Drugs will never teach you how to heal the pain you are trying to heal. Instead it will mask it really well, like putting a wild animal in a cage and putting a cloak over it. As time goes on, that animal is going to get bigger and stronger. Then you decide that you want to get off of drugs, so you take the cloak off and that problem you were trying to heal has just grown even larger and vicious. It will attack you with everything, and you’ll be very tempted to put that animal back into the cage and put a cloak over it. That’s why it’s important to slowly tame that animal. The cloak is off, you can see the animal called pain has grown a lot larger. If you let it out of the cage straight away, it will attack you when you are vulnerable. So tame that animal, Give it some light, slowly give it more freedom, but just enough so that you can control it. Taming that animal is extremely difficult, because by concealing it you never really figured ways to tame it while it was smaller, but now it’s gotten a lot larger. In Elliott Smith’s words you have “disconnected from the missing link”, you can’t solve the puzzle of your life when under the influence, because those puzzle pieces, that last link has been concealed, you can’t see it and don’t want to see it, because those drugs feel so amazing, you don’t see the point in stopping. Eventually drugs will become your life, the only part of life you’re keeping together, so you resort to different methods to obtain drugs, whether that be crime, doing acts you never would do under normal circumstances. That grip of drugs on the mind is strong, like a vice clamp. That animal is just waiting to be let loose and pounce on you. So take it slow, there’s no hurry. Hurrying it can just make the situation even worse.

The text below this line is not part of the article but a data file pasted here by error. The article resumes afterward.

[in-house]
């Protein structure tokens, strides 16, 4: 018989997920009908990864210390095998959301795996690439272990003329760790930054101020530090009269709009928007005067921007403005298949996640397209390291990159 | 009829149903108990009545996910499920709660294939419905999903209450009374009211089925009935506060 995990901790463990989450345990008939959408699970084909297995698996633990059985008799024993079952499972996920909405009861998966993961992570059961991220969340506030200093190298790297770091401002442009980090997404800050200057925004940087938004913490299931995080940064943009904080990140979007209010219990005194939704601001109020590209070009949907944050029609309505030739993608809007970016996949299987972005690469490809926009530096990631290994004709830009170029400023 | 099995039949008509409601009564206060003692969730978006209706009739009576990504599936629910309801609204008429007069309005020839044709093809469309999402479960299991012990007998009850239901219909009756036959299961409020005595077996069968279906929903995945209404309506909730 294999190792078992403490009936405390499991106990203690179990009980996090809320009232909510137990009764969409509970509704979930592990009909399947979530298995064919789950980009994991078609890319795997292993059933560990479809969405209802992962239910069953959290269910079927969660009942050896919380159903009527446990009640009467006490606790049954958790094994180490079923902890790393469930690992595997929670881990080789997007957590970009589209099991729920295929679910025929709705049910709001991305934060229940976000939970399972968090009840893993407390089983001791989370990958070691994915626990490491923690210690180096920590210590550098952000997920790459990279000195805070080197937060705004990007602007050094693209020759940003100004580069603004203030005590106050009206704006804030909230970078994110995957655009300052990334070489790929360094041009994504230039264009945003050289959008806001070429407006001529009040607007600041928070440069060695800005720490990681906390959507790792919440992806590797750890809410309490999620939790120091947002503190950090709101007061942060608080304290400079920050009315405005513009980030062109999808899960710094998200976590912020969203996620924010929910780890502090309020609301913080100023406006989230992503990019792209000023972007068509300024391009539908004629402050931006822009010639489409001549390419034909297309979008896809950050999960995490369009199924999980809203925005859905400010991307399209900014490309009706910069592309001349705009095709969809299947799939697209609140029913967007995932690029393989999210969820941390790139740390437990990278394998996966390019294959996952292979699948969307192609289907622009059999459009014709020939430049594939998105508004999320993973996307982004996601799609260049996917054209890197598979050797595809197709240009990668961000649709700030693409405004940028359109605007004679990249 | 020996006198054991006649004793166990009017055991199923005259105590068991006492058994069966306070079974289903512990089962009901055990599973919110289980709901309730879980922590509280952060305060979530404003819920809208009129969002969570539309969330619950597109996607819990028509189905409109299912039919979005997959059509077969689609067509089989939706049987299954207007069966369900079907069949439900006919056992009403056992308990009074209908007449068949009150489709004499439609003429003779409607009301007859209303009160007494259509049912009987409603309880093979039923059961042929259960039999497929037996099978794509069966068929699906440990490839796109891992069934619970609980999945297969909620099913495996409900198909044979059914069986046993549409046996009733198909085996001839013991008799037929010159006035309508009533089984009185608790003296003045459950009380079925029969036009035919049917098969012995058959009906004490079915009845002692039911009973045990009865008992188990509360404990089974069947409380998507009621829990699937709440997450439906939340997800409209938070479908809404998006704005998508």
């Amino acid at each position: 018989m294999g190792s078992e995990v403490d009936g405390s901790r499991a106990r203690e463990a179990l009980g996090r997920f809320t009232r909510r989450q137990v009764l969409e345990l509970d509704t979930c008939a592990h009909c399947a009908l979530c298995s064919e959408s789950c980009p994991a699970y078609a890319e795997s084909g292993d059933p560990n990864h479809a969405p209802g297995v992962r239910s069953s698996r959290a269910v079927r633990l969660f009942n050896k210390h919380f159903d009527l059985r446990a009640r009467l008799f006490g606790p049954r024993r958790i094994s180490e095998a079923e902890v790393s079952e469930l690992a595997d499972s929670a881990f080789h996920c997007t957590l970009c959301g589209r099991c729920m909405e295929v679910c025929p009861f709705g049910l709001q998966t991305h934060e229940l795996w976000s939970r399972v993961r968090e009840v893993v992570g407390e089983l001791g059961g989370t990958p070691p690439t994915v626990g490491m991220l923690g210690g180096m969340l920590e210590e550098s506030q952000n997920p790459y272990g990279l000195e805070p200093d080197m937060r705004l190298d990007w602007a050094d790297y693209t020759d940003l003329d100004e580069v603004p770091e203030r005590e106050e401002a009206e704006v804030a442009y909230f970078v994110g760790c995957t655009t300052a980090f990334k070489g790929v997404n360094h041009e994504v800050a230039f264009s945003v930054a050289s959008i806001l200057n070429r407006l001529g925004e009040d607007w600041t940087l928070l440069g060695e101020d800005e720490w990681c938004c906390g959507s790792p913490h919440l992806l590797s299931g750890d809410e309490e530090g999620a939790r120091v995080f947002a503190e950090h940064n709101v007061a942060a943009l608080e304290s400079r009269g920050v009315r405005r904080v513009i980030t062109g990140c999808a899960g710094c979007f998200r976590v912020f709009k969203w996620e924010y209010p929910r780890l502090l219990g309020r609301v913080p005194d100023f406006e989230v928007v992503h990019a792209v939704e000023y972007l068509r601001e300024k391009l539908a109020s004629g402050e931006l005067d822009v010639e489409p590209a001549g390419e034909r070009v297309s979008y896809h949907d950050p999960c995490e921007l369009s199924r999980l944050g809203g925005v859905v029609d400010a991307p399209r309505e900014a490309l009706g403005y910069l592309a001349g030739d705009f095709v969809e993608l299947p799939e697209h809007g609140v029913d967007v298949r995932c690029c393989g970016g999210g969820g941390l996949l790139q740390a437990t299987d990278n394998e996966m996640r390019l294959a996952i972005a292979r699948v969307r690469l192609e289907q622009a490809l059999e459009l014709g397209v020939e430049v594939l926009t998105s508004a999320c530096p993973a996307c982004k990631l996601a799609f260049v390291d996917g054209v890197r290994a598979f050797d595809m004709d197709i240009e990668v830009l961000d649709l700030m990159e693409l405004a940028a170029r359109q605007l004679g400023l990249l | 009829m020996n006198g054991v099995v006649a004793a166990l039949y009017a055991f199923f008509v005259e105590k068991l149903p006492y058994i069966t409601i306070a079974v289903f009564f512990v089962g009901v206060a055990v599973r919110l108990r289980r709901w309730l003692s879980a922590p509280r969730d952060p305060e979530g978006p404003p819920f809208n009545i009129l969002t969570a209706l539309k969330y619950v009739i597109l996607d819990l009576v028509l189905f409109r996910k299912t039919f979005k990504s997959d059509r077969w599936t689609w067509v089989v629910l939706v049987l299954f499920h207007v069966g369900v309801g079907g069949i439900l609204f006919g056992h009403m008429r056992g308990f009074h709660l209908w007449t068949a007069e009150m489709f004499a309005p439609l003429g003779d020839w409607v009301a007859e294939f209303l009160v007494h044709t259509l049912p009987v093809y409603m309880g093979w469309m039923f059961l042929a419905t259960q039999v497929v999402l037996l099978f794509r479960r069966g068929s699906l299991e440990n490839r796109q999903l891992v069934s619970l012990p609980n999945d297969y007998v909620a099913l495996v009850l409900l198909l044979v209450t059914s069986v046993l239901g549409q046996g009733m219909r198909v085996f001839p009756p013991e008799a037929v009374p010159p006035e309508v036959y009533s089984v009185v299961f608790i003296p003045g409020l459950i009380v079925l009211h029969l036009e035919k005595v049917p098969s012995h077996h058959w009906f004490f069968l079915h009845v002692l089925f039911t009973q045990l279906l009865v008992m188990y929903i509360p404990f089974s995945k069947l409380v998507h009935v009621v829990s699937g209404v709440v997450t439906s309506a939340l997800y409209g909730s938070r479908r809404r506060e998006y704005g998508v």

I was listening to a song called “Let’s Get Lost” by the late Elliott Smith, the chorus says, “Burning every bridge that I cross, to find some beautiful place to get lost.” Even though the context of the song is somewhat the opposite to what I will say next, I was inspired to write an analogy for recovery from drug addiction when I heard the chorus. So this is to anyone who is reading this and is going through addiction or recovery, there is hope. The keyword is “natural” in this analogy by me.